Friday, February 11, 2011

[My Life] Morning Blaze.

The sound of helicopters was the first clue that something was wrong. It took me awhile to finally get some sleep and once I began to drift, the roaring sounds of helicopter broke the silence of the room. At first I ignored it, thinking it was just the police doing some kind of search or sweep or SOMETHING and it should just go away in a few minutes. After 5 more minutes when the noise didn’t go away, but get more intense as if it was right overhead, I walked over to my bedroom window which looks Kings Highway. As the sky was preparing for the new morning, it painted a rose canvas for the helicopters to glided over gray streams of smoke. Shit, I muttered. What the hell is going on now? The sounds of emergency vehicles came next, followed by the image of number of police cars and ambulances moving recklessly through traffic. Looking over my cluttered desk for my cigarettes, I came to the realization that had none left. Cursing as I grabbed some jeans from off the floor, I was hoping that the deli where I got my cigarettes from at a discount (10 dollars a pack while others in the area charge around 12 dollars) was open even through it wasn’t 6 a.m. yet. Even as I sleepily moved around my bedroom for clothes, more and more sirens can be heard outside. Kimmiko, my cat made her way into my room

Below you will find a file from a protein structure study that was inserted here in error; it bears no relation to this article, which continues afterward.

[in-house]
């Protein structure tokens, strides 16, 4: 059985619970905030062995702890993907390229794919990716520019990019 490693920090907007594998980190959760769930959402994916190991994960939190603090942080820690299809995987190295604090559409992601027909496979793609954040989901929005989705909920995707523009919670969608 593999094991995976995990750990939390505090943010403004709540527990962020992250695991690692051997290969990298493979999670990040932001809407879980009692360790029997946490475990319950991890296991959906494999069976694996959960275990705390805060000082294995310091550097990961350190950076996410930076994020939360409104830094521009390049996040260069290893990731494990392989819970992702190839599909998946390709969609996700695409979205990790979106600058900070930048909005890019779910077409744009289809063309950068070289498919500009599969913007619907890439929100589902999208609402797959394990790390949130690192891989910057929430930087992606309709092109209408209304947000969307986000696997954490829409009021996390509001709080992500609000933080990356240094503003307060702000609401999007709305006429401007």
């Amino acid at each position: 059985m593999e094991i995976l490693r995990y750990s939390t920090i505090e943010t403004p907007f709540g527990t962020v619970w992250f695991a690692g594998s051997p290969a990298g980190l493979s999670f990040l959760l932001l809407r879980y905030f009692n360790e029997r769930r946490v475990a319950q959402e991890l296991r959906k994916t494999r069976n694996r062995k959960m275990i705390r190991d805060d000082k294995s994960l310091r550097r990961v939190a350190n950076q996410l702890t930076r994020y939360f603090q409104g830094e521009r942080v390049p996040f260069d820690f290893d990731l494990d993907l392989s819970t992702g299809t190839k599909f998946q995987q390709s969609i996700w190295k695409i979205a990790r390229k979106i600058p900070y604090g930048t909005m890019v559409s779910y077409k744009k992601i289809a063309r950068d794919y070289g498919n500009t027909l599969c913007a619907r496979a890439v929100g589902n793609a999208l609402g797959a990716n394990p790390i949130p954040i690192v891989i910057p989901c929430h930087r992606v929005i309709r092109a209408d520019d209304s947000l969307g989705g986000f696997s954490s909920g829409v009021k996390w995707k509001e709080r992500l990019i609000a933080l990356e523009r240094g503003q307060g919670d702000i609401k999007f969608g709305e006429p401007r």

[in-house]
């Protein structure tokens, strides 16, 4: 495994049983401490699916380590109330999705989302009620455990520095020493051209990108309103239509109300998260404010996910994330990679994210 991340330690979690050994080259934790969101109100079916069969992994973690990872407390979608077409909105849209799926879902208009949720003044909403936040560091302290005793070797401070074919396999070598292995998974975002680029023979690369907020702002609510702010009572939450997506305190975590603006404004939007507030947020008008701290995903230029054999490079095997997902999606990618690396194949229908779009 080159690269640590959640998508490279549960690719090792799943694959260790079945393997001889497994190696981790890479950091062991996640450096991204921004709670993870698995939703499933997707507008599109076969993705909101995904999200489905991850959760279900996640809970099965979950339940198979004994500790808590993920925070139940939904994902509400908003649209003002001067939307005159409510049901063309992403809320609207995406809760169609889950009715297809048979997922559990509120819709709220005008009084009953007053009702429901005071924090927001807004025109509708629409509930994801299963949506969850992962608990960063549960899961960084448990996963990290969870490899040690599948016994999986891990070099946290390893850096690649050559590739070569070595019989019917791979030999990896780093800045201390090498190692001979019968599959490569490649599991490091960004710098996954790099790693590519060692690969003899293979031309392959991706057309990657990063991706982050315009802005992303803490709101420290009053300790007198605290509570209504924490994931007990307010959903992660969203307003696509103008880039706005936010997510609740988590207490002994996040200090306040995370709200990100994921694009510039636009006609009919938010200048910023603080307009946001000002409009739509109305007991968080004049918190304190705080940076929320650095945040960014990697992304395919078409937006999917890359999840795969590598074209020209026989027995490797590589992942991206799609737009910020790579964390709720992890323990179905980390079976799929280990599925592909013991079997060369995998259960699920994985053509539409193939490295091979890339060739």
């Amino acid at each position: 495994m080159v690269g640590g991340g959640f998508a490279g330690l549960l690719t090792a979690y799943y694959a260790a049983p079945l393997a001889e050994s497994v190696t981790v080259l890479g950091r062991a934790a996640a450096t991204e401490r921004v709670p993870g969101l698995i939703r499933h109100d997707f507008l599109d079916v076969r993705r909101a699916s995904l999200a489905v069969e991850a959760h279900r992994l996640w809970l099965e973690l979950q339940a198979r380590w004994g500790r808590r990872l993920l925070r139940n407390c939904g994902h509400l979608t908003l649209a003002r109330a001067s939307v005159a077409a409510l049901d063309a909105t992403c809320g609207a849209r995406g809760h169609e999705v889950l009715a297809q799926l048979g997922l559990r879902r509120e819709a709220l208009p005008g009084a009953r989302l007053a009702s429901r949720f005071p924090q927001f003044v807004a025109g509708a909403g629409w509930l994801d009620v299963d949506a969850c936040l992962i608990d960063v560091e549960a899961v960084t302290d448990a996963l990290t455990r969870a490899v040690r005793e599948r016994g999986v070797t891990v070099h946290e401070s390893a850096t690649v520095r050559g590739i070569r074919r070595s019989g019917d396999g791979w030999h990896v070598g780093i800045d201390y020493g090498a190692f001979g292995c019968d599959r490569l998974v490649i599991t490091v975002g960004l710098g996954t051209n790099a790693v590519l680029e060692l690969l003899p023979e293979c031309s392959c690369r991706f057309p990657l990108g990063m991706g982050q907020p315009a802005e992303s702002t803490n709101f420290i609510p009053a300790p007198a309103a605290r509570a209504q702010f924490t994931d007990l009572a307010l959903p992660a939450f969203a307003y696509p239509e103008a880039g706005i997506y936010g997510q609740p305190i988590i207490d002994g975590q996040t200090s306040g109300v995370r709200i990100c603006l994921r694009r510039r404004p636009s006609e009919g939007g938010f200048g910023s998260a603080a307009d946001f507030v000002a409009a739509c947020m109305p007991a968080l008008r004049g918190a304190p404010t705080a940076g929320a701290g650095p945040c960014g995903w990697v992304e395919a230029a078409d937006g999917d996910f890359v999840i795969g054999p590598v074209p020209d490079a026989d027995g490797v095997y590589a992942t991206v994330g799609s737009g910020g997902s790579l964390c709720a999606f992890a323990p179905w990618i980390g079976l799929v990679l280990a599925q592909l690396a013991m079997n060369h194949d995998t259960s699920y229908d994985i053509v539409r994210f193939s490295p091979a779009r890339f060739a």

Within the span of 10 minutes from first hearing the helicopters, I was out the door. The moment the hit the street, the blistering cold gripped me. I zipped up my jacket even further in hopes that it would provide more warmth. As I turned onto my block from my building entrance way a oceans of red and white light stood before me just on the other side of Kings Highway. Cop cars and emergency vehicles blocked off the area from the growing traffic. Curiosity was getting the best of me. I wanted to know what was going on.  

Since the Deli was on my block, I went there first. Surprisingly there were several people in line already playing lottery numbers. First this woman, dressed in some sweats, thin jacket and hair wrap called off her numbers, that I nonchalantly mentally saved in my own mind for later, then this Crip, I knew growing up shouted his numbers to the Arabian behind the counter joking with him at the same time “An OG told me I should write my numbers down instead of saying them, nahmean…” he told him. The guy just nodded and gave a polite laugh. I paid no attention to the dialogue, wanting to get the hell out of there before he asked me for change again. As the Crip was getting himself together, going through the shelves for some goodies, the Arabian guy came over to me and I asked for the cigarettes and a large cup of coffee. “Light and sweet, 8 sugars” I told him. He gave double take, as if he has never heard me order coffee like this before even though I am there almost every other morning. “Are you sure?” he asked in a heavy accent. I just nodded. He turned to the coffee maker saying something in Arabic then turned back and handed me my cup. I thanked him and exited the store.